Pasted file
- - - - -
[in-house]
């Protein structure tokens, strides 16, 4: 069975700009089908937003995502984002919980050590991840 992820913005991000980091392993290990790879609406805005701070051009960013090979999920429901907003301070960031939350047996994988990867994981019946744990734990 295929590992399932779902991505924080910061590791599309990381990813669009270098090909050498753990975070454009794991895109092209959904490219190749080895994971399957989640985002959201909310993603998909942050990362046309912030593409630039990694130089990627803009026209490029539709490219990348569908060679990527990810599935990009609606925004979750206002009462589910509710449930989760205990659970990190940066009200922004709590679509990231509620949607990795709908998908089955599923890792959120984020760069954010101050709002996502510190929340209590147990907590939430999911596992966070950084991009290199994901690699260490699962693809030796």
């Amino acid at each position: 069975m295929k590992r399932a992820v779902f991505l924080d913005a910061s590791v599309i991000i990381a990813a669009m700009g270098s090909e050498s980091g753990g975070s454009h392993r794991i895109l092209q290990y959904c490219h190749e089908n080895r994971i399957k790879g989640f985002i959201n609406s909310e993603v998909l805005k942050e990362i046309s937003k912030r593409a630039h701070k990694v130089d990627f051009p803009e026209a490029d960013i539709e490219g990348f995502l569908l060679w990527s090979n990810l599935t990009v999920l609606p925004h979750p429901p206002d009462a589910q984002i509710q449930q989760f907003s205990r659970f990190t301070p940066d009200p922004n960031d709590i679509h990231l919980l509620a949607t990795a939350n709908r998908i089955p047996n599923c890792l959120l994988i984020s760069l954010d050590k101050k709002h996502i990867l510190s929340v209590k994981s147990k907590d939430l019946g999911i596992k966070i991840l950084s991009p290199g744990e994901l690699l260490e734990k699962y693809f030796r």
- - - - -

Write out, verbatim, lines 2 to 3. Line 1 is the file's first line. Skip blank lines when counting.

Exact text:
């Protein structure tokens, strides 16, 4: 069975700009089908937003995502984002919980050590991840 992820913005991000980091392993290990790879609406805005701070051009960013090979999920429901907003301070960031939350047996994988990867994981019946744990734990 295929590992399932779902991505924080910061590791599309990381990813669009270098090909050498753990975070454009794991895109092209959904490219190749080895994971399957989640985002959201909310993603998909942050990362046309912030593409630039990694130089990627803009026209490029539709490219990348569908060679990527990810599935990009609606925004979750206002009462589910509710449930989760205990659970990190940066009200922004709590679509990231509620949607990795709908998908089955599923890792959120984020760069954010101050709002996502510190929340209590147990907590939430999911596992966070950084991009290199994901690699260490699962693809030796």
């Amino acid at each position: 069975m295929k590992r399932a992820v779902f991505l924080d913005a910061s590791v599309i991000i990381a990813a669009m700009g270098s090909e050498s980091g753990g975070s454009h392993r794991i895109l092209q290990y959904c490219h190749e089908n080895r994971i399957k790879g989640f985002i959201n609406s909310e993603v998909l805005k942050e990362i046309s937003k912030r593409a630039h701070k990694v130089d990627f051009p803009e026209a490029d960013i539709e490219g990348f995502l569908l060679w990527s090979n990810l599935t990009v999920l609606p925004h979750p429901p206002d009462a589910q984002i509710q449930q989760f907003s205990r659970f990190t301070p940066d009200p922004n960031d709590i679509h990231l919980l509620a949607t990795a939350n709908r998908i089955p047996n599923c890792l959120l994988i984020s760069l954010d050590k101050k709002h996502i990867l510190s929340v209590k994981s147990k907590d939430l019946g999911i596992k966070i991840l950084s991009p290199g744990e994901l690699l260490e734990k699962y693809f030796r």